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Anchorage Anti-Trans Measure Soundly Defeated

Mayor of Anchorage Ethan Berkowitz and Chad Griffin of HRC
Mayor of Anchorage Ethan Berkowitz and Chad Griffin of HRC

The votes are all counted, and residents have rejected Proposition 1, which would have restricted transgender people's restroom access.


Anchorage, Alaska, voters have turned back a ballot measure that would have restricted transgender people's access to restrooms, locker rooms, and "intimate facilities."

Voters rejected Proposition 1 by a final vote of 52.7 percent to 47.3 percent, according to a count posted by the Anchorage municipal clerk Friday. There were over 77,000 votes cast.

The margin held since the first vote count was released early late Tuesday. In the first election in which residents voted by mail, "about 53 percent of the 50,000 ballots counted Tuesday night were 'no' votes on Prop. 1, compared to 46 percent in favor," the Anchorage Daily News reported at the time. "But at least an additional 16,000 ballots cast have been received by elections officials and not yet counted." Ballots had to be postmarked by Tuesday.

Proposition 1 would have carved out an exception to an ordinance passed by the Anchorage Assembly in 2015 that banned discrimination based on sexual orientation and gender identity. It would have prevented trans people from using the public restrooms, locker rooms, and other single-sex facilities that correspond with their gender identity.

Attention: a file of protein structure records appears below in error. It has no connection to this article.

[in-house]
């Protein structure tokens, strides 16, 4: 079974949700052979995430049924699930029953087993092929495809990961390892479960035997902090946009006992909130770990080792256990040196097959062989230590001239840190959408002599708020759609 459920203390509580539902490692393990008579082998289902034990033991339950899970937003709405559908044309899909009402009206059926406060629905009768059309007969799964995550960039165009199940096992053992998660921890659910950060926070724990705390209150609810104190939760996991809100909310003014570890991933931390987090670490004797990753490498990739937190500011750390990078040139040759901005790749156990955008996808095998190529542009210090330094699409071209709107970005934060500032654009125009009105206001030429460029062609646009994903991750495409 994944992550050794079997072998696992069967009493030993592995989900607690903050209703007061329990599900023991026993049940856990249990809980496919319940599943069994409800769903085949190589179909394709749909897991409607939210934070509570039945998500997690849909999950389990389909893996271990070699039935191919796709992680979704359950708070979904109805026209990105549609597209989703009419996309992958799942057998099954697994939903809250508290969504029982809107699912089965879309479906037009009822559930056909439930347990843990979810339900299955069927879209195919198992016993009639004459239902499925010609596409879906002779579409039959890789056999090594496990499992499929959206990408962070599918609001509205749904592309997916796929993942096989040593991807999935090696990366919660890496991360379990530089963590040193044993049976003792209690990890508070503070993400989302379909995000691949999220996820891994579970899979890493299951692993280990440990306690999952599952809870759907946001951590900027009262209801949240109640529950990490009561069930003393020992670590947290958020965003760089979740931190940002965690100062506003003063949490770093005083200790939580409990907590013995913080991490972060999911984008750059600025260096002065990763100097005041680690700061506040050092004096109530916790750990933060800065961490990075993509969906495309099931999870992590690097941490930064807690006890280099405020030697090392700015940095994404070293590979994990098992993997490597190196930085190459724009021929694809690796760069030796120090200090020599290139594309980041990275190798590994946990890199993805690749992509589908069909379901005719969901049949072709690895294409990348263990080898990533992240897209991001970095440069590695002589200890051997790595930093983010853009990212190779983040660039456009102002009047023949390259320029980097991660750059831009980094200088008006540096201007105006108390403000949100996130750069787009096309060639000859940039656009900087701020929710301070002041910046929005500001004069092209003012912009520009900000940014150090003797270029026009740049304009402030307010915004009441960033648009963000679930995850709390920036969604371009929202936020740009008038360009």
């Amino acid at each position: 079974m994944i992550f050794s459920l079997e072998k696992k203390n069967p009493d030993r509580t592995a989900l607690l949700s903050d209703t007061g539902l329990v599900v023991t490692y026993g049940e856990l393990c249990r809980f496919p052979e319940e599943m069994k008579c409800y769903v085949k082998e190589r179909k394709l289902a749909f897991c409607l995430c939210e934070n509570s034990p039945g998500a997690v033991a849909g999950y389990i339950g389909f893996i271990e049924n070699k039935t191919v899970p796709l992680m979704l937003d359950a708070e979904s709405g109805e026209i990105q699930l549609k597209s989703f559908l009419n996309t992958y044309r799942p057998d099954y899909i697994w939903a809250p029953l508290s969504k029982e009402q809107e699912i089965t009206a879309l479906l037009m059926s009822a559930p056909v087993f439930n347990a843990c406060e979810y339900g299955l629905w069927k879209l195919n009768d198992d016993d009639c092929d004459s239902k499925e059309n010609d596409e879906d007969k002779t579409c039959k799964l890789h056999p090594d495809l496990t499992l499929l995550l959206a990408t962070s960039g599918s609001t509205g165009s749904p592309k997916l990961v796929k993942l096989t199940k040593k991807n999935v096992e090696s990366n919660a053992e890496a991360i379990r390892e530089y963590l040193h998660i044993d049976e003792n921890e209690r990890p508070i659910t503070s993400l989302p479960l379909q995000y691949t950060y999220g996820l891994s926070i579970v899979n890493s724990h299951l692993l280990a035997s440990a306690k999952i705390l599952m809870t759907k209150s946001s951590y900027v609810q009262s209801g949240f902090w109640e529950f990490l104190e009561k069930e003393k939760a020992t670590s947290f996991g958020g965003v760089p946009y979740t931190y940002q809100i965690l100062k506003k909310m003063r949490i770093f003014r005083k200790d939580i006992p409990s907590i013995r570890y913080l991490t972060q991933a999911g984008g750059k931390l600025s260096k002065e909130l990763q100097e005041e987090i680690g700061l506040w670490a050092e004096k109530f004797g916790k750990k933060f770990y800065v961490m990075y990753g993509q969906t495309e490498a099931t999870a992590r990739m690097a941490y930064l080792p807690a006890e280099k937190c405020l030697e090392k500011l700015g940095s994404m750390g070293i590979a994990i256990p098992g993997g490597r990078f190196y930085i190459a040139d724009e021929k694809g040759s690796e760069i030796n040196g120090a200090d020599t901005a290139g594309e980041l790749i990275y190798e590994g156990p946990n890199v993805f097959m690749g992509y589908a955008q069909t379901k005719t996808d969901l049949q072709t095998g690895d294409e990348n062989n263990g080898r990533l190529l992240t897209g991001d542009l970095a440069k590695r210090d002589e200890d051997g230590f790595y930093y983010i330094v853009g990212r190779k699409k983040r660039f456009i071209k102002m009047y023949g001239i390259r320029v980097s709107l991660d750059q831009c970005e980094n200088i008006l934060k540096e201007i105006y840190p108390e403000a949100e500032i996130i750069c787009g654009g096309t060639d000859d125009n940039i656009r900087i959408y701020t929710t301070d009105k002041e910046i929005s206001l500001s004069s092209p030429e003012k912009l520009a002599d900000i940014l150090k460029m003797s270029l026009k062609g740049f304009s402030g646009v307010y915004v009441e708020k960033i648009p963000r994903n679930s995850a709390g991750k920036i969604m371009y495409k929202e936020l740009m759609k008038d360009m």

Alaska Family Action, the backer of Prop. 1, contended that allowing transgender people to use the facilities matching their gender identity endangered women, even though there are no documented instances of a trans person or someone posing as trans attacking someone in this environment -- which would still be a crime, in any case. And forcing trans people to use the facilities for the gender they were assigned at birth poses a threat to them.

Officials with Fair Anchorage, which opposed the measure, were feeling hopeful late Tuesday. "The Anchorage transgender community has stepped up and led this campaign in such an amazing, powerful way," campaign manager Kati Ward told the Daily News. "While we know we don't have all the results tonight, we're cautiously optimistic."

In a prepared statement, Human Rights Campaign national field director Marty Rouse added, "We are encouraged by the results of the first 50,000 votes, representing a quarter of all of Anchorage registered voters, and are optimistic that this discriminatory proposition will be defeated as the remainder of mail-in ballots continue to be counted. HRC was proud to work on the ground alongside our Fair Anchorage coalition partners, leading transgender voices in Anchorage, and other Equality Voters. We are also thankful for the significant faith and business leaders who have spoken out against this dangerous, anti-transgender ballot measure."

Fair Anchorage outspent Prop. 1 proponents $800,000 to $123,000, according to the Daily News. Prop. 1 was also opposed by large businesses, such as BP and Wells Fargo. The vote is a turnaround from six years ago, when Anchorage residents voted against adding LGBT protections to city law, ThinkProgress notes. It's also far different from the result in Houston in 2015, when voters repealed the LGBT-inclusive Houston Equal Rights Ordinance after a campaign in which opponents of the measure ran numerous ads portraying trans people as predators.